41. …we believe the aluminum that collects in the Peyer’s patches in your terminal ileum—a place where bacteria ALSO tend to gather—is creating intracellular forms of certain bacteria in your gut. Likely Myco. Possibly others.
42. This collision of bacteria and aluminum creates a raging gut infection your body cannot clear. The resulting inflammation is what doctors call Crohn’s disease.
43. The millions of bacteria in your intestines normally limit the infection to that specific area of your gut. Sometimes, with enough stress, poor food choices, etc. the infection will spread out further, causing more damage.
44. Your body can occasionally get on top of the infection, and the inflammation of Crohn’s may go away—seemingly completely. But then a triggering event that supplies more aluminum to your body (or a random bacterial infection) may create the conditions for Crohn’s.
45. Of course genetics plays some role in determining whether you are predisposed to this phenomenon or not, but we believe that absent any antibiotics, metals like aluminum, or other intracellular bacteria triggers, Crohn’s disease would never happen.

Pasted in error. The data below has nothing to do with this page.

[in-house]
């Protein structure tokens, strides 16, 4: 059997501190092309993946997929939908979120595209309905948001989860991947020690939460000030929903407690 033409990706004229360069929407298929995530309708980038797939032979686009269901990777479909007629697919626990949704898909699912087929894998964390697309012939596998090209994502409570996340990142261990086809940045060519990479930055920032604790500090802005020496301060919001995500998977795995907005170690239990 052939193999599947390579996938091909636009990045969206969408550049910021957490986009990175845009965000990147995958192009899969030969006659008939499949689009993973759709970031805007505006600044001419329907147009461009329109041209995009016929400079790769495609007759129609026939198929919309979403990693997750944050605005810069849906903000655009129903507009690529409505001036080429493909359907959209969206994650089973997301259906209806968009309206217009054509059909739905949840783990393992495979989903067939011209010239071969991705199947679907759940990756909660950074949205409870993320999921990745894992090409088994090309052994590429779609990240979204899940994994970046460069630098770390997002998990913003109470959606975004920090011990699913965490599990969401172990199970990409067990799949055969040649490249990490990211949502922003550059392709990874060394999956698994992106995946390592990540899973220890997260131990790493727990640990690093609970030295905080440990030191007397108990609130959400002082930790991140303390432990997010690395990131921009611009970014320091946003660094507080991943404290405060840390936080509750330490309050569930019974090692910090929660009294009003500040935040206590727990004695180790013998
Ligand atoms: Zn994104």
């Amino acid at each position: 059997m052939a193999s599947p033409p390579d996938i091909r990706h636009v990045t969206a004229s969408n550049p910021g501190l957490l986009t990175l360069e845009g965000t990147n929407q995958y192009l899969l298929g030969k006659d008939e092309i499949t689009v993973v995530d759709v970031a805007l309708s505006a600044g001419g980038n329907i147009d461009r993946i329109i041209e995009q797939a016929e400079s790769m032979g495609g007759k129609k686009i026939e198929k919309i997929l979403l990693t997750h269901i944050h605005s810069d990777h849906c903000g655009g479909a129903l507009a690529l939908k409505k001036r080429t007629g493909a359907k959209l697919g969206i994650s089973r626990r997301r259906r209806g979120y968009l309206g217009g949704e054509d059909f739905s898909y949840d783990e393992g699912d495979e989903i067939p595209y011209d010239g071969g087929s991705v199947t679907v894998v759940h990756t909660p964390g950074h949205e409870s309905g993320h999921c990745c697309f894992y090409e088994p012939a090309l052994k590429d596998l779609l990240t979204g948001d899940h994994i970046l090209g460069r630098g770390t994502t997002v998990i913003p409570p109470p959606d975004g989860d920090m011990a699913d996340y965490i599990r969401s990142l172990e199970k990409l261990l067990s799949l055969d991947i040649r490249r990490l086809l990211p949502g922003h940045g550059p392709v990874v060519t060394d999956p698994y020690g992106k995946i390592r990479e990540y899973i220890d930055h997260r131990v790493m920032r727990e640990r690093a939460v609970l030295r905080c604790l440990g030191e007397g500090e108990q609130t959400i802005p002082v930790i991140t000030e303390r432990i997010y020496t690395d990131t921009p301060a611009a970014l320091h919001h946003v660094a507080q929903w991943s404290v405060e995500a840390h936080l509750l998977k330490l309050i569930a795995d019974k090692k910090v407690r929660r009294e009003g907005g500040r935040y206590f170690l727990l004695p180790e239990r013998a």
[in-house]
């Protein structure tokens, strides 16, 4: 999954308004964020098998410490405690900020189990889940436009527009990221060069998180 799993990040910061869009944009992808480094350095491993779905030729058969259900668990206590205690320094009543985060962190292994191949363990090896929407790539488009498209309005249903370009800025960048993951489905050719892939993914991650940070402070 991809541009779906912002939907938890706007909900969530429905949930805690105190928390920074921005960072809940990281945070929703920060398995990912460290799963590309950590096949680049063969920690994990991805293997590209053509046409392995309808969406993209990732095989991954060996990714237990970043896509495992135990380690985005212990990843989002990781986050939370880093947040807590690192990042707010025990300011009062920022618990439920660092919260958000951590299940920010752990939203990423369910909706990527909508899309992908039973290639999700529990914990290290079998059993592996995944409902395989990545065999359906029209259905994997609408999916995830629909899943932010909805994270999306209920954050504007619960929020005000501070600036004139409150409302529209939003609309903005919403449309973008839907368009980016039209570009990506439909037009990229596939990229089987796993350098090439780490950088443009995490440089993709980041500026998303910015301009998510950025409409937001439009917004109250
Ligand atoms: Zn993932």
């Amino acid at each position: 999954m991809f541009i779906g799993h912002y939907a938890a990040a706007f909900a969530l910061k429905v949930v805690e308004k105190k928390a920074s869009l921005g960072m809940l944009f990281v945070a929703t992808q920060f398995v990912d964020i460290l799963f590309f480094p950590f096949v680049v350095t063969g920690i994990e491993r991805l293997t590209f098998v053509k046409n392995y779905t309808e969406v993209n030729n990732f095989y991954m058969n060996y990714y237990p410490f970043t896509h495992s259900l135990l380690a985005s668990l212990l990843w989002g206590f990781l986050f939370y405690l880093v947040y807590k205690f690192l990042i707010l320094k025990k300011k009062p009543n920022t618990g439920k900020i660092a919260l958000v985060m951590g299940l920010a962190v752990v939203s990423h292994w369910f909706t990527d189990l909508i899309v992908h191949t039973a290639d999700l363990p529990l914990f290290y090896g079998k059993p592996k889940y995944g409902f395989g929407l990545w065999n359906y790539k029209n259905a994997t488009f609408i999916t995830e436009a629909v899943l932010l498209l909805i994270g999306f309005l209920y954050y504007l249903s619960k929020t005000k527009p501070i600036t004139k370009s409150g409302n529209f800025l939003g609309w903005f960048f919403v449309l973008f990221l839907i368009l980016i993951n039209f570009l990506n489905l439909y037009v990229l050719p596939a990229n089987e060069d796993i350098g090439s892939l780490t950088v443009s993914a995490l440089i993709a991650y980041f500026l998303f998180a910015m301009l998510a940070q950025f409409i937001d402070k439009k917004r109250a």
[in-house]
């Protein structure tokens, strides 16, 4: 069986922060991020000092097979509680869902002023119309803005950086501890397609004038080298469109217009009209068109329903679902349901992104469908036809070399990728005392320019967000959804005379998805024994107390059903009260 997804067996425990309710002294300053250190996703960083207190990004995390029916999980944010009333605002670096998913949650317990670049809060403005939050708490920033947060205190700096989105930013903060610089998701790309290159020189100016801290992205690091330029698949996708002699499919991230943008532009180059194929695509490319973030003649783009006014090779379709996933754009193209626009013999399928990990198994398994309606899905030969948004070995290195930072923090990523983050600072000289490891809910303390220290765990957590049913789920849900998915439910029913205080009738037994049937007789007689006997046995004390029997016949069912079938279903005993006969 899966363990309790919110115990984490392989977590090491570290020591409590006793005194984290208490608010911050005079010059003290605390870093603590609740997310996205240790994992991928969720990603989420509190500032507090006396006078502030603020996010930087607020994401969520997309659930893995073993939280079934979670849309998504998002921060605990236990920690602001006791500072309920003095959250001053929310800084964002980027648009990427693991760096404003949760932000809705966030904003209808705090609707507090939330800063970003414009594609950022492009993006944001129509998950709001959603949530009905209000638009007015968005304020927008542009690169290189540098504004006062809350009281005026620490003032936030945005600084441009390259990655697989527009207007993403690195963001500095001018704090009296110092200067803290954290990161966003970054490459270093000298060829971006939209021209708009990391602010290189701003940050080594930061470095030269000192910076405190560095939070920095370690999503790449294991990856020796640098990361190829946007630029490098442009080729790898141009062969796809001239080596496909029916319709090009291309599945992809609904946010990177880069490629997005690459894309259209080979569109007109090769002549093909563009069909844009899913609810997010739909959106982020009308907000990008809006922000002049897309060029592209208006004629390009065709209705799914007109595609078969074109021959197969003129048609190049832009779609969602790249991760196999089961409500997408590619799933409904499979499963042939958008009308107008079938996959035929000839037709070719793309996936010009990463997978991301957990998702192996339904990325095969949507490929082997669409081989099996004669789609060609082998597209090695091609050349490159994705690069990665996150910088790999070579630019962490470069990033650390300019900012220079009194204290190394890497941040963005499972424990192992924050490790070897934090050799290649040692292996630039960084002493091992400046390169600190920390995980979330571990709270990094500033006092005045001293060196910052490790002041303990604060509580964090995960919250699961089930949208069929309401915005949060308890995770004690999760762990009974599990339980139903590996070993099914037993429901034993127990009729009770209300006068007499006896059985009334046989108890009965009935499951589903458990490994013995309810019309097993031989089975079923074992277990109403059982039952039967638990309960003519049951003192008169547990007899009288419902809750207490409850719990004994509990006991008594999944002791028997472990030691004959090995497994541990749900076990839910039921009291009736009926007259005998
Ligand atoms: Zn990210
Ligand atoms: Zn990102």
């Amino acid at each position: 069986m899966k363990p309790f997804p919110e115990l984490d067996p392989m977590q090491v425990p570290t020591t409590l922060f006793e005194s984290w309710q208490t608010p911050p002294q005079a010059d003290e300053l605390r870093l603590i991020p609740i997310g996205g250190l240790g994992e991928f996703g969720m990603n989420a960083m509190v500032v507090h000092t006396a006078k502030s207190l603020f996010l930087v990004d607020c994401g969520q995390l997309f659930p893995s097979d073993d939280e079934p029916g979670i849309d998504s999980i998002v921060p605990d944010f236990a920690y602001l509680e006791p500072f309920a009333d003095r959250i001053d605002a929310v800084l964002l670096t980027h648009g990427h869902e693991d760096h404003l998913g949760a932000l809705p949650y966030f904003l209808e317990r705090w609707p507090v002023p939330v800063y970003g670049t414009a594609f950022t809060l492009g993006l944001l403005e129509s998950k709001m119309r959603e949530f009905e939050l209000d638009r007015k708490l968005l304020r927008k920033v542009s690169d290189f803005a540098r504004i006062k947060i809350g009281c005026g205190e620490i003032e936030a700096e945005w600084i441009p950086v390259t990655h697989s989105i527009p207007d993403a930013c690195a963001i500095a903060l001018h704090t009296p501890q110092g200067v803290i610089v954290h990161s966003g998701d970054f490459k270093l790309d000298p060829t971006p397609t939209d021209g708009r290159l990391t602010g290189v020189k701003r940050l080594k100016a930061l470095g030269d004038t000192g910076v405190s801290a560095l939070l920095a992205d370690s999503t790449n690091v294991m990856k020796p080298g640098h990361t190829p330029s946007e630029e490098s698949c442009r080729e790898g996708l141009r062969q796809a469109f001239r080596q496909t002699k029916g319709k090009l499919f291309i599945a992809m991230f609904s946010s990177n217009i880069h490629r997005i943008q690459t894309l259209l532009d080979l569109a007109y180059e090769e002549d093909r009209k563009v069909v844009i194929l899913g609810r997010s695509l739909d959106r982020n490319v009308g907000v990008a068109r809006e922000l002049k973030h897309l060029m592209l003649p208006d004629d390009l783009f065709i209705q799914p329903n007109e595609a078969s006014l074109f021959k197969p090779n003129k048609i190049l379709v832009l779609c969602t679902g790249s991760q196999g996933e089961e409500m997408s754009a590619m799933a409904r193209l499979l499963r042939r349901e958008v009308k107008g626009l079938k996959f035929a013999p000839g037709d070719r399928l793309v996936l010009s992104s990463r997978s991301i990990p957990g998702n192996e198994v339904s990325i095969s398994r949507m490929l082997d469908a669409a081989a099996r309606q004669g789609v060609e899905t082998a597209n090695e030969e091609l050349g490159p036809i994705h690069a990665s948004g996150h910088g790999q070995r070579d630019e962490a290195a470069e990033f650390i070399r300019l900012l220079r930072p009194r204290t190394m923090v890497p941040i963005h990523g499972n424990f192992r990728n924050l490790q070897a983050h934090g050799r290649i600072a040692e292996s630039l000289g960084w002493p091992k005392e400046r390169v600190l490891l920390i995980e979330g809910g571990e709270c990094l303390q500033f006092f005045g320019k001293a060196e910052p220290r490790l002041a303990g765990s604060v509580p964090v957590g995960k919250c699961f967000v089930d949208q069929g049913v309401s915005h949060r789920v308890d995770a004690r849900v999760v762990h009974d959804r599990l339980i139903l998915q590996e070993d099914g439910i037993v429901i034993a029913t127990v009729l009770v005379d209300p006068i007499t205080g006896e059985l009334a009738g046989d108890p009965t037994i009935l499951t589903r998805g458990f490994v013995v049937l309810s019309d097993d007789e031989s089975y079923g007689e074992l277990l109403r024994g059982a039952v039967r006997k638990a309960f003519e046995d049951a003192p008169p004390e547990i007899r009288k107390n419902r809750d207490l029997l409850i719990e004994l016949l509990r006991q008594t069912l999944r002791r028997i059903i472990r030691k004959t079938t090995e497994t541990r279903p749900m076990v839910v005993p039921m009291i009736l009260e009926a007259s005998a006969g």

46. This is why it is a “new” disease that basically didn’t exist two hundred years ago. Before antibiotics or metals were a problem, these intracellular infections never caused a problem.
47. Most of the best modern medicine we have available attempts to suppress the inflammation of Crohn’s disease. Suppressing inflammation is obviously not addressing the root of the problem, but doctors feel like they have few other options.
48. Modern treatments are available—though obscure—and work to help the body clear these intracellular infections. We’re getting better at understanding how to do this all the time. Help is on the way!
49. We are also improving our ability to get rid of any aluminum you may currently have in your body. A giant first step would to remove any sources of aluminum in your life.